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New-vehicle prices pushing Detroit area consumers to buy used

Kalea Hall
The Detroit News

Detroit — Barbara Ceravolo wants a new truck, but she's not 100% certain that she'll actually buy "new." It depends on the price of buying or leasing a new vehicle versus buying used.

"I don't think there's that much difference in the vehicle itself," the Warren resident said while checking out used Chevy Silverados at Matthews-Hargreaves Chevrolet in Royal Oak recently.

Barbara Ceravolo of Warren was looking to replace her current truck with a newer pre-owned vehicle while shopping at the Matthews-Hargreaves Chevrolet in Royal Oak recently.

She's not alone in thinking maybe a late-model used car or truck is a better option because it's less expensive and not much of a downgrade from a brand-new model. Analysts say affordability will continue to be as much an issue this year as it was in 2019 when the average transaction price for a new vehicle reached a record $37,183, which will continue to push consumers to consider used over new.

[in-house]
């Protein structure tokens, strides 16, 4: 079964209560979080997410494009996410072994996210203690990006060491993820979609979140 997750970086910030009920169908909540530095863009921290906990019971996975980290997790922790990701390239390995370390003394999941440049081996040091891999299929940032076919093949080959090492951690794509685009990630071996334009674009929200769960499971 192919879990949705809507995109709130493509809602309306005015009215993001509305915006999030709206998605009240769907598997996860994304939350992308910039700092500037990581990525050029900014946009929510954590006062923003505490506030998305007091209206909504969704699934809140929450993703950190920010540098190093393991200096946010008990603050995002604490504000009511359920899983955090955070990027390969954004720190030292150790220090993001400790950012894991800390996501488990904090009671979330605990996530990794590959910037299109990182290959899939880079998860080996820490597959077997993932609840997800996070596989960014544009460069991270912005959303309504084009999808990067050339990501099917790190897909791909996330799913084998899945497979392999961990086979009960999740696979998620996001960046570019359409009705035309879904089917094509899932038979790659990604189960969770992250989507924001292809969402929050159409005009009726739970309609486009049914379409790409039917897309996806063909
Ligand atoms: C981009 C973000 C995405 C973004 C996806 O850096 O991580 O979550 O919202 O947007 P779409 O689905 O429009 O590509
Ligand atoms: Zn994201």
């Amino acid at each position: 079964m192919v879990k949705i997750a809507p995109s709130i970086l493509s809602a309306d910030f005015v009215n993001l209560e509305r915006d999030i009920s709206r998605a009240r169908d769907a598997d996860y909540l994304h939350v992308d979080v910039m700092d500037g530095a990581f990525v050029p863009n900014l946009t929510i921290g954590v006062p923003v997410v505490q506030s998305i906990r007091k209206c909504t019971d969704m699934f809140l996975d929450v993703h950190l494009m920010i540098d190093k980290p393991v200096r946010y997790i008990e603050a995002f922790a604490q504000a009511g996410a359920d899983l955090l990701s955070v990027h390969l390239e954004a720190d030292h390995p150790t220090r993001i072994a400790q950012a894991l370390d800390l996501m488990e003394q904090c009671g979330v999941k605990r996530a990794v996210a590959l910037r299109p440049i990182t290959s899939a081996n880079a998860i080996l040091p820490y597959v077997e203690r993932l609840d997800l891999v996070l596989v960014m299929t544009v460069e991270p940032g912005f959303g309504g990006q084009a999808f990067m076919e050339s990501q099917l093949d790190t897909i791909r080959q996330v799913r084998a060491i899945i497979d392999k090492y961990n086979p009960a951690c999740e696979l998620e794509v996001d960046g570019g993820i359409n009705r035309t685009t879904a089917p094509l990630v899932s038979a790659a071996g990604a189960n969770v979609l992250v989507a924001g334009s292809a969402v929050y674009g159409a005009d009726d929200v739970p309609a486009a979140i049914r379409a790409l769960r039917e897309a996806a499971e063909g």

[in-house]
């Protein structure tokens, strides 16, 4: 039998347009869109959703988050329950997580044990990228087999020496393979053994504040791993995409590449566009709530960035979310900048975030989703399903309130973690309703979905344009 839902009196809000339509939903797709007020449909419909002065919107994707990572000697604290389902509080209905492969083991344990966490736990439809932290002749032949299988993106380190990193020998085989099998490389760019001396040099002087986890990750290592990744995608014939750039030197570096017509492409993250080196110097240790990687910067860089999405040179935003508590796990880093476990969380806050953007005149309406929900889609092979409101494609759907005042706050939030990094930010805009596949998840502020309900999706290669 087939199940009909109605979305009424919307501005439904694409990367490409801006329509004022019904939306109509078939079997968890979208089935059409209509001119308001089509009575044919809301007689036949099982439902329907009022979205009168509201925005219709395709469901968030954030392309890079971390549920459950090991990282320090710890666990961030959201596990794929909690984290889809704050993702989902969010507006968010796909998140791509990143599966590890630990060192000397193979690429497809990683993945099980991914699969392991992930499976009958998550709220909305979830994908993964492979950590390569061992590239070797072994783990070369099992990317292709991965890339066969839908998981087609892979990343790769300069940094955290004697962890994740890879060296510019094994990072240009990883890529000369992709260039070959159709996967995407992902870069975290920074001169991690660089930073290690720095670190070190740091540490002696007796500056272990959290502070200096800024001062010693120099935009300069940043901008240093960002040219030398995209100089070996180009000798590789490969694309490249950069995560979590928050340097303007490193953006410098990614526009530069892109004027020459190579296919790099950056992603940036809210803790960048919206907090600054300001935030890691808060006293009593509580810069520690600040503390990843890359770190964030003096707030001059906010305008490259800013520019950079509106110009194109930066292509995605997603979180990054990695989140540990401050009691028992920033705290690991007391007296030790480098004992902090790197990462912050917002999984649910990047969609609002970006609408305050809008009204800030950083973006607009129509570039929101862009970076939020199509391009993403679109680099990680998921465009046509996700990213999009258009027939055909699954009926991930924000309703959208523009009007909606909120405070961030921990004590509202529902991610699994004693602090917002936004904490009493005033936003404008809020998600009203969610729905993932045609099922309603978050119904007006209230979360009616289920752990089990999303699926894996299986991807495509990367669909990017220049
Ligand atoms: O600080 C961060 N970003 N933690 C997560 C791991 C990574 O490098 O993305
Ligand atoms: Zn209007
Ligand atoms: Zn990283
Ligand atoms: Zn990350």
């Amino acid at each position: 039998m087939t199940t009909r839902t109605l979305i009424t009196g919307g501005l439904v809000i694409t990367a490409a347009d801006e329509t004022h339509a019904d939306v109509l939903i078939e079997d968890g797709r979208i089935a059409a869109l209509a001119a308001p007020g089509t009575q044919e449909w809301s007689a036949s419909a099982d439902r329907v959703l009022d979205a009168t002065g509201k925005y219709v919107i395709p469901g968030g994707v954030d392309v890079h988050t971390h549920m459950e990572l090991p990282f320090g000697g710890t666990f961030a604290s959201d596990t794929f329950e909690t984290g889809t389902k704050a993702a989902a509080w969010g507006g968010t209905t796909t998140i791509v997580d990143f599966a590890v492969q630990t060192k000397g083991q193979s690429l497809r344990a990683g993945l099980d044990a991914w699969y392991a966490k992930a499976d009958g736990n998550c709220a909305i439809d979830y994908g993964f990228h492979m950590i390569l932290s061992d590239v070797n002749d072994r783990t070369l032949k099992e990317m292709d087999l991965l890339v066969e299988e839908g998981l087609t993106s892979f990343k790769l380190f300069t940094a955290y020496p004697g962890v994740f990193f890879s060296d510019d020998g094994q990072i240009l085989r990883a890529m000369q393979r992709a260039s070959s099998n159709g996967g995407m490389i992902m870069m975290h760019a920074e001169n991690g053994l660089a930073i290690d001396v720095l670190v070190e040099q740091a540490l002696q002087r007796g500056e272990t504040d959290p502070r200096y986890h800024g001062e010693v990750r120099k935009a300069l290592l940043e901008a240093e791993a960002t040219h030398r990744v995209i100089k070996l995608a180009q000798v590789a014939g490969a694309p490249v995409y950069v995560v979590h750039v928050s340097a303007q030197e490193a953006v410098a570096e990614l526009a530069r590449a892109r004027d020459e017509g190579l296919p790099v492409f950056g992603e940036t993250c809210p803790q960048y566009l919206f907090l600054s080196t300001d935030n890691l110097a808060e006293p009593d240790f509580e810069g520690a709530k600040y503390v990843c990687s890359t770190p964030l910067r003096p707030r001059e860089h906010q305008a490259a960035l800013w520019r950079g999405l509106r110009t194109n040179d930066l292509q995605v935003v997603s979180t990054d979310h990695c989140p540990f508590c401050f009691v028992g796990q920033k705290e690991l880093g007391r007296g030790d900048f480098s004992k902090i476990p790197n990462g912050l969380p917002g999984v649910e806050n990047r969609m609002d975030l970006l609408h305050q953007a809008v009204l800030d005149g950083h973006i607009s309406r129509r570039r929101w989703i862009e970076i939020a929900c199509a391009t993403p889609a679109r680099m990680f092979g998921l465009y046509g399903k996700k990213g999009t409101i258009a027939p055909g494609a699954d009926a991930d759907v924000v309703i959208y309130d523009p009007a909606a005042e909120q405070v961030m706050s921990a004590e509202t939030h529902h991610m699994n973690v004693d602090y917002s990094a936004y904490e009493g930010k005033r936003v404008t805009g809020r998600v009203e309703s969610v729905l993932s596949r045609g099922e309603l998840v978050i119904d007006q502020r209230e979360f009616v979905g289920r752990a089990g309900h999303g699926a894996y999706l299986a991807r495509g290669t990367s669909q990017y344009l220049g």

"Prices are shooting up because shoppers are opting for pricey SUVs and trucks packed with more high-tech options than ever before,” said Jessica Caldwell, executive director of industry insights for Edmunds.com Inc., an auto information website. “These increased costs, combined with the discontinuation of more-affordable options like domestic passenger cars, could prompt shoppers to shift their focus to the used market — or delay their purchase altogether.”